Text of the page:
Margaret goes down to the town of Hilton to see what has become of her stored belongings at Howards End. She walks from the train to the Averys’ farm to retrieve the keys to Howards End from Miss Avery. She admires the timeless, undisturbed countryside she observes along the way, and is rather disappointed to find that Miss Avery’s niece, running the family farm with her husband, has learned to be highly conscious of refined manners rather than naturally frank. The fields, with their cycles of planting and harvesting, life and death, give Margaret the impression of melancholy and cheerfulness simultaneously. She feels that “In these English farms, if anywhere, one might see life steadily and see it whole … connect without bitterness until all men are brothers.”
Margaret goes to see for herself what’s going on with her belongings. She exercises her own will instead of her husband’s by forgoing a car and walking by herself, which Henry always disapproved of. She enjoys the escape from Henry’s frustratingly conventional preferences and their fast-paced urban lifestyle. Inspired by her natural surroundings, she longs for more genuine and less formal relationships. The fertile fields and pastures that Forster portrays are part of his romanticized vision of agricultural England, where there is enough for everyone and people live in harmony with the most fundamental rhythms of life.
Miss Avery’s niece, Madge, takes Margaret to meet Miss Avery at Howards End, telling Margaret how her aunt has become more eccentric lately and now spends quite a lot of time there, in the house that once belonged to her old friend. Inside the house, Margaret discovers what Miss Avery has been doing with all her free time: she has unpacked and carefully laid out all the furniture being kept there, as if the Schlegels were living there. Margaret insists that she and Henry are not moving into Howards End, but into a much larger house in Sussex, where they can host the big parties that they are “oblige[d]” to give. However, Miss Avery doesn’t seem to believe her.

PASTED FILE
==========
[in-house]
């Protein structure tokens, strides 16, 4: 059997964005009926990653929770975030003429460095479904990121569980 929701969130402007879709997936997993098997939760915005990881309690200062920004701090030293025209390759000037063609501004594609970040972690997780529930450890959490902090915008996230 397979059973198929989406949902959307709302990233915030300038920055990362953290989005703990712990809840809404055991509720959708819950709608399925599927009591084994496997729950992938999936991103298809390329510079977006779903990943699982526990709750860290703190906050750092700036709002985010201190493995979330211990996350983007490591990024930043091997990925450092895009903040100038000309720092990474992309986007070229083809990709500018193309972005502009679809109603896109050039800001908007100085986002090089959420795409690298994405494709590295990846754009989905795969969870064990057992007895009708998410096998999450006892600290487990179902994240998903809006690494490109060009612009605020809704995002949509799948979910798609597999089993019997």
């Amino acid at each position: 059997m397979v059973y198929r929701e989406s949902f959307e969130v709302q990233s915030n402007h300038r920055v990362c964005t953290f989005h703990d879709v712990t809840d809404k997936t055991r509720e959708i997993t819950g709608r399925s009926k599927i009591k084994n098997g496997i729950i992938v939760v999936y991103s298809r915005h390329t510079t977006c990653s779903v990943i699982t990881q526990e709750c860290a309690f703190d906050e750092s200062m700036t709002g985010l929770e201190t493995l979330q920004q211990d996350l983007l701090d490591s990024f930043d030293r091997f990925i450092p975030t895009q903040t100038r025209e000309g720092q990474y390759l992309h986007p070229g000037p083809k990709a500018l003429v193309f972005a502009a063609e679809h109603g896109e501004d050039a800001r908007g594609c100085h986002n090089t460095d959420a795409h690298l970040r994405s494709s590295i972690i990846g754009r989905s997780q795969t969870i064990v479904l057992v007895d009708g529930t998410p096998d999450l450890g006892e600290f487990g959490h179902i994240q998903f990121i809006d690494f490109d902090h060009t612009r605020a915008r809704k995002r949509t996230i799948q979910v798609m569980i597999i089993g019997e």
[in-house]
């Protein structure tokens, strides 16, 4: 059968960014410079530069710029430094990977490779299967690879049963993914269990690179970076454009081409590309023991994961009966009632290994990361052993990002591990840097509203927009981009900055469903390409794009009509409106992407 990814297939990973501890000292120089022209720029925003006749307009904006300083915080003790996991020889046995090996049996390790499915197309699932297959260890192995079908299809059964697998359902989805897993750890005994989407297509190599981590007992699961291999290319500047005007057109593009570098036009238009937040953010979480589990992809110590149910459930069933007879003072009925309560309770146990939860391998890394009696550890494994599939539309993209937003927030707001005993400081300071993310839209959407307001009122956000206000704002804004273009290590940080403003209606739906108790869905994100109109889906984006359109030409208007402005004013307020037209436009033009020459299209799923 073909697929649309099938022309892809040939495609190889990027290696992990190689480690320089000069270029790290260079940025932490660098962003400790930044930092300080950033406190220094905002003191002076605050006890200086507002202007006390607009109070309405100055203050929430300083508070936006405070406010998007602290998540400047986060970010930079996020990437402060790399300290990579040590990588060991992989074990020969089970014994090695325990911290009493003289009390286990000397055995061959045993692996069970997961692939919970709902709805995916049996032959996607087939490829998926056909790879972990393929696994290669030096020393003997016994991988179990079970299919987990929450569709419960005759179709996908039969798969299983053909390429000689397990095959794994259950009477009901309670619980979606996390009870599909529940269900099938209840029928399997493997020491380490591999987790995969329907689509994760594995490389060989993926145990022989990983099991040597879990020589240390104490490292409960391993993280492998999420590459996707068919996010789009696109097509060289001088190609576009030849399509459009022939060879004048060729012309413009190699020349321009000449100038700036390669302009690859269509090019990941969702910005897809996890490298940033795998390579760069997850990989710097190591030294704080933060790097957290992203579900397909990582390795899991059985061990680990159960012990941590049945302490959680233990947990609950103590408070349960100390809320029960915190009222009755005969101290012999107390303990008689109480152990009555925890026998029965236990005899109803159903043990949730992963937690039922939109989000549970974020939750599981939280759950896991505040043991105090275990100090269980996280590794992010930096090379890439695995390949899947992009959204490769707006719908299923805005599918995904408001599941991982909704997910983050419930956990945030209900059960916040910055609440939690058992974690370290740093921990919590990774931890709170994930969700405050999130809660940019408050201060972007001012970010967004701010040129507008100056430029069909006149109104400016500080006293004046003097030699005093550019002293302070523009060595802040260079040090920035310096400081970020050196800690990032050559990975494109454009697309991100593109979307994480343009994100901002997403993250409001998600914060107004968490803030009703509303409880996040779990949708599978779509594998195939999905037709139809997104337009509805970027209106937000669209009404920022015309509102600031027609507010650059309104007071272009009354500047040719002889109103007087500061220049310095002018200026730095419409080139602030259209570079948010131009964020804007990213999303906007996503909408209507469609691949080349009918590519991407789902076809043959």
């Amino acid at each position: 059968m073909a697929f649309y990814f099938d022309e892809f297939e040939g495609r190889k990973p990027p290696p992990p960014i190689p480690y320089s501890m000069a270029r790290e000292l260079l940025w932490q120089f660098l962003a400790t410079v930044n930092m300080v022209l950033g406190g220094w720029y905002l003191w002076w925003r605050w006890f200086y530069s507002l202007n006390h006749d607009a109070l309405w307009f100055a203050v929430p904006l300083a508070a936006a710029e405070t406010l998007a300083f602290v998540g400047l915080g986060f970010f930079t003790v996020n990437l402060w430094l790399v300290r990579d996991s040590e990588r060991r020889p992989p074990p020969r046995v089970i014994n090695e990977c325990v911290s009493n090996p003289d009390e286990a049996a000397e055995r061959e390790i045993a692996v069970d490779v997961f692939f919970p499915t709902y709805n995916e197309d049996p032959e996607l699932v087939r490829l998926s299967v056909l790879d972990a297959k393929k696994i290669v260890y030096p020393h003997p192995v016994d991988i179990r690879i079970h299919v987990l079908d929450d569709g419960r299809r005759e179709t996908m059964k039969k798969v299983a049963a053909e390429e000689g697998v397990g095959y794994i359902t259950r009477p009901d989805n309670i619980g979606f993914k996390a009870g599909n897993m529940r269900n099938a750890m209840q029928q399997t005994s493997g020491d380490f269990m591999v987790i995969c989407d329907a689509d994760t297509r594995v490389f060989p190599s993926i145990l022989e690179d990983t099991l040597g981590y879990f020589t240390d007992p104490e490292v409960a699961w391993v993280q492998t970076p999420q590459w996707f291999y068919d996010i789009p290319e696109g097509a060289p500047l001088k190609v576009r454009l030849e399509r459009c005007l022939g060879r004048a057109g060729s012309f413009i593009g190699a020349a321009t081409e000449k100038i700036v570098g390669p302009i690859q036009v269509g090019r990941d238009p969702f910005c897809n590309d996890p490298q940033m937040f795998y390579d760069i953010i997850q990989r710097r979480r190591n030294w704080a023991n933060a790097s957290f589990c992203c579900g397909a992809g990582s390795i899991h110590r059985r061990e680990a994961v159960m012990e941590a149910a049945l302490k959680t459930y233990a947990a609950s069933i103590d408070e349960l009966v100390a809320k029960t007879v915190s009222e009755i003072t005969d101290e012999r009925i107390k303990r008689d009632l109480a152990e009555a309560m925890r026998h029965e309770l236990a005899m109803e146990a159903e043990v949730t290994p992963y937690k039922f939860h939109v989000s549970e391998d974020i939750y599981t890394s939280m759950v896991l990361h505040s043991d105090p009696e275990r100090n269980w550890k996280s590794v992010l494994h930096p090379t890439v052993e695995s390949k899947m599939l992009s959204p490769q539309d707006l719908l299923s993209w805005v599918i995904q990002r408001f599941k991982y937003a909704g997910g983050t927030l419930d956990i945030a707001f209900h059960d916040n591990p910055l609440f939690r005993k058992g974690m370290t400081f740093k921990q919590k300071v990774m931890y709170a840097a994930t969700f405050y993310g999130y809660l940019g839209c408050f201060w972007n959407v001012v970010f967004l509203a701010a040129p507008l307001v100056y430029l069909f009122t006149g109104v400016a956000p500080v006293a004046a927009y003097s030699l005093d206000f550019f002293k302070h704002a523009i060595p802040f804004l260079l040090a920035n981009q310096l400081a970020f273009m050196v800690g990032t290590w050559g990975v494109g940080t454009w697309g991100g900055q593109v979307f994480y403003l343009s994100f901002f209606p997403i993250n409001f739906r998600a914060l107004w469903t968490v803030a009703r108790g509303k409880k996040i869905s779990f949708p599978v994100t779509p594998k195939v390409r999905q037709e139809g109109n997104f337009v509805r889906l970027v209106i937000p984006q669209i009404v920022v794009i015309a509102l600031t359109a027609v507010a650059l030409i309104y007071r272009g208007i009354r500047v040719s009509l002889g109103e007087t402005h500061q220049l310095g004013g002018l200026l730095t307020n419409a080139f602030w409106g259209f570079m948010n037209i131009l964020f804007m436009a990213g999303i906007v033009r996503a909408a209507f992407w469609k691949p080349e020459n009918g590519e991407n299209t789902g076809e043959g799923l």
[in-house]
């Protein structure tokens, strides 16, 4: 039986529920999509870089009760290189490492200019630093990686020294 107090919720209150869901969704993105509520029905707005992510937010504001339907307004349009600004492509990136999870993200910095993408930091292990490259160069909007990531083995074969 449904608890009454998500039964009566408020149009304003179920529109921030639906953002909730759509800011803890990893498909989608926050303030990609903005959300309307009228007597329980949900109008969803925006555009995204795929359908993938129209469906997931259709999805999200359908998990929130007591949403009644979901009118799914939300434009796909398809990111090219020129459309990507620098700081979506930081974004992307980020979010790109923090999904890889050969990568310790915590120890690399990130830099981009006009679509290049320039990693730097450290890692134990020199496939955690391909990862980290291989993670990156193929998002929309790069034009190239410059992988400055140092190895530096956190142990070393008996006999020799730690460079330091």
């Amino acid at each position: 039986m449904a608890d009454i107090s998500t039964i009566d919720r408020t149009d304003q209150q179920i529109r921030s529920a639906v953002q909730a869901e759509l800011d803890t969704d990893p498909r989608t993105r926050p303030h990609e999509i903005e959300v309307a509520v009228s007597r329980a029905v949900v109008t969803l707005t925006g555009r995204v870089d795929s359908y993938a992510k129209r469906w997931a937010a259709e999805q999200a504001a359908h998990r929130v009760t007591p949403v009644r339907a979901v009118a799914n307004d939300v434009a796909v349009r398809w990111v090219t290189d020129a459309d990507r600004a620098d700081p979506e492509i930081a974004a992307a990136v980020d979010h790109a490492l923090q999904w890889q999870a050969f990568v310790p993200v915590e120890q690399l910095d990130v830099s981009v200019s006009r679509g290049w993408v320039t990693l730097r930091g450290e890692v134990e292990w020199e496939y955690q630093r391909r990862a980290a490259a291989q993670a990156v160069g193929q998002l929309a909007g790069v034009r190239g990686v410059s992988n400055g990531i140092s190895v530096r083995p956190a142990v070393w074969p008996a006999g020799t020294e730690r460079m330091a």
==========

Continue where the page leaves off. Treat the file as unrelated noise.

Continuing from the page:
The Wilcoxes’ provocation of Miss Avery has made her miss her old friend Ruth more than ever, and she believes that Margaret will be another Ruth, resistant to the Wilcox mindset. She represents Ruth’s will to give Howards End to Margaret to live in, which Henry still hasn’t told Margaret about. Margaret argues that Howards End cannot fulfill her and Henry’s needs, referring to the social demands on them to host extravagant parties. One could say that the outer life of “invitations and menus” has overtaken Margaret’s inner emotional life.
Margaret politely tours Howards End with Miss Avery, and notes that her furniture and possessions suit the house nicely. She admires the meadow behind the house, and Miss Avery laughs at the Wilcoxes’ hay fever. Miss Avery predicts that the house will be inhabited again in a matter of weeks, but Margaret repeats firmly that they are not coming. She takes the keys from Miss Avery and makes plans to move everything into a real storage facility.
Margaret can’t help but notice how well her belongings fit Howards End. Miss Avery takes satisfaction from how ill-suited the Wilcoxes are to country life, with their highly symbolic allergies to the fertile outdoors. Margaret is still not won over to the idea of moving into Howards End, and she shuts Miss Avery out of the house.